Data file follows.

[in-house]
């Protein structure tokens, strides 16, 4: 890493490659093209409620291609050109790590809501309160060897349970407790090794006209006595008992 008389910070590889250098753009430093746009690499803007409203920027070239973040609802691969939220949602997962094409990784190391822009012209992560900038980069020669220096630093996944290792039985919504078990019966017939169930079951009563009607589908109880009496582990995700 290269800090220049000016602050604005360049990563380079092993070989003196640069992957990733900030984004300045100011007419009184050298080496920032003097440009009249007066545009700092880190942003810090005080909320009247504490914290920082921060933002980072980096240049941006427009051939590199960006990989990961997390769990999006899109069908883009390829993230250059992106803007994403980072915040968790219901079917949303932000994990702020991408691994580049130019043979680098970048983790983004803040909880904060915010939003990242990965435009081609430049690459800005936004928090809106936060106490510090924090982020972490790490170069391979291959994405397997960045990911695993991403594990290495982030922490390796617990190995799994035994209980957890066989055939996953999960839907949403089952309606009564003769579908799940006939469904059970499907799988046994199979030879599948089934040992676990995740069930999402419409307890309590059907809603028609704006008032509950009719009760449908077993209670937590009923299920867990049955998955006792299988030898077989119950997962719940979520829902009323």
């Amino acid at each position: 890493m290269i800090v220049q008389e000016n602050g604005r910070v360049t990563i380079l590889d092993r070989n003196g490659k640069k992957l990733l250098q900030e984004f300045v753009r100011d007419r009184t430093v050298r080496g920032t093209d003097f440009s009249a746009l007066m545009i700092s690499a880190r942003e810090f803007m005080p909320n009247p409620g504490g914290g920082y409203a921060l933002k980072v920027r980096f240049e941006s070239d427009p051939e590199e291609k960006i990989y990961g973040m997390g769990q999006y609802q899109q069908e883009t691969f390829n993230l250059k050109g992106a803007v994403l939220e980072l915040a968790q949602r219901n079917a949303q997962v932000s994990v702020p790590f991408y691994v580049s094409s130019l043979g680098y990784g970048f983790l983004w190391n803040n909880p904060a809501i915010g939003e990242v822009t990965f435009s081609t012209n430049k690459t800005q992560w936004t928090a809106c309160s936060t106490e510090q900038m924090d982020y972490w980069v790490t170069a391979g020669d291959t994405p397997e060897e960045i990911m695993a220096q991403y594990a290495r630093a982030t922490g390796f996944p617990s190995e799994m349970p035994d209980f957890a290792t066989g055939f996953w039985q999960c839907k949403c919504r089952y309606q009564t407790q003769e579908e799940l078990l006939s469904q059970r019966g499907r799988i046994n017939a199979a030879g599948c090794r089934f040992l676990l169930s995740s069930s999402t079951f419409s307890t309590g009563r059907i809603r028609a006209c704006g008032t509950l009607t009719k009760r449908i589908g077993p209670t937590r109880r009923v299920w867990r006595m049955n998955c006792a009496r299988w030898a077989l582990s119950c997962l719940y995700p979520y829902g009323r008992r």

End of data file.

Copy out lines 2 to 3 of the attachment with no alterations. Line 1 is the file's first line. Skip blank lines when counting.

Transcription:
């Protein structure tokens, strides 16, 4: 890493490659093209409620291609050109790590809501309160060897349970407790090794006209006595008992 008389910070590889250098753009430093746009690499803007409203920027070239973040609802691969939220949602997962094409990784190391822009012209992560900038980069020669220096630093996944290792039985919504078990019966017939169930079951009563009607589908109880009496582990995700 290269800090220049000016602050604005360049990563380079092993070989003196640069992957990733900030984004300045100011007419009184050298080496920032003097440009009249007066545009700092880190942003810090005080909320009247504490914290920082921060933002980072980096240049941006427009051939590199960006990989990961997390769990999006899109069908883009390829993230250059992106803007994403980072915040968790219901079917949303932000994990702020991408691994580049130019043979680098970048983790983004803040909880904060915010939003990242990965435009081609430049690459800005936004928090809106936060106490510090924090982020972490790490170069391979291959994405397997960045990911695993991403594990290495982030922490390796617990190995799994035994209980957890066989055939996953999960839907949403089952309606009564003769579908799940006939469904059970499907799988046994199979030879599948089934040992676990995740069930999402419409307890309590059907809603028609704006008032509950009719009760449908077993209670937590009923299920867990049955998955006792299988030898077989119950997962719940979520829902009323």
């Amino acid at each position: 890493m290269i800090v220049q008389e000016n602050g604005r910070v360049t990563i380079l590889d092993r070989n003196g490659k640069k992957l990733l250098q900030e984004f300045v753009r100011d007419r009184t430093v050298r080496g920032t093209d003097f440009s009249a746009l007066m545009i700092s690499a880190r942003e810090f803007m005080p909320n009247p409620g504490g914290g920082y409203a921060l933002k980072v920027r980096f240049e941006s070239d427009p051939e590199e291609k960006i990989y990961g973040m997390g769990q999006y609802q899109q069908e883009t691969f390829n993230l250059k050109g992106a803007v994403l939220e980072l915040a968790q949602r219901n079917a949303q997962v932000s994990v702020p790590f991408y691994v580049s094409s130019l043979g680098y990784g970048f983790l983004w190391n803040n909880p904060a809501i915010g939003e990242v822009t990965f435009s081609t012209n430049k690459t800005q992560w936004t928090a809106c309160s936060t106490e510090q900038m924090d982020y972490w980069v790490t170069a391979g020669d291959t994405p397997e060897e960045i990911m695993a220096q991403y594990a290495r630093a982030t922490g390796f996944p617990s190995e799994m349970p035994d209980f957890a290792t066989g055939f996953w039985q999960c839907k949403c919504r089952y309606q009564t407790q003769e579908e799940l078990l006939s469904q059970r019966g499907r799988i046994n017939a199979a030879g599948c090794r089934f040992l676990l169930s995740s069930s999402t079951f419409s307890t309590g009563r059907i809603r028609a006209c704006g008032t509950l009607t009719k009760r449908i589908g077993p209670t937590r109880r009923v299920w867990r006595m049955n998955c006792a009496r299988w030898a077989l582990s119950c997962l719940y995700p979520y829902g009323r008992r």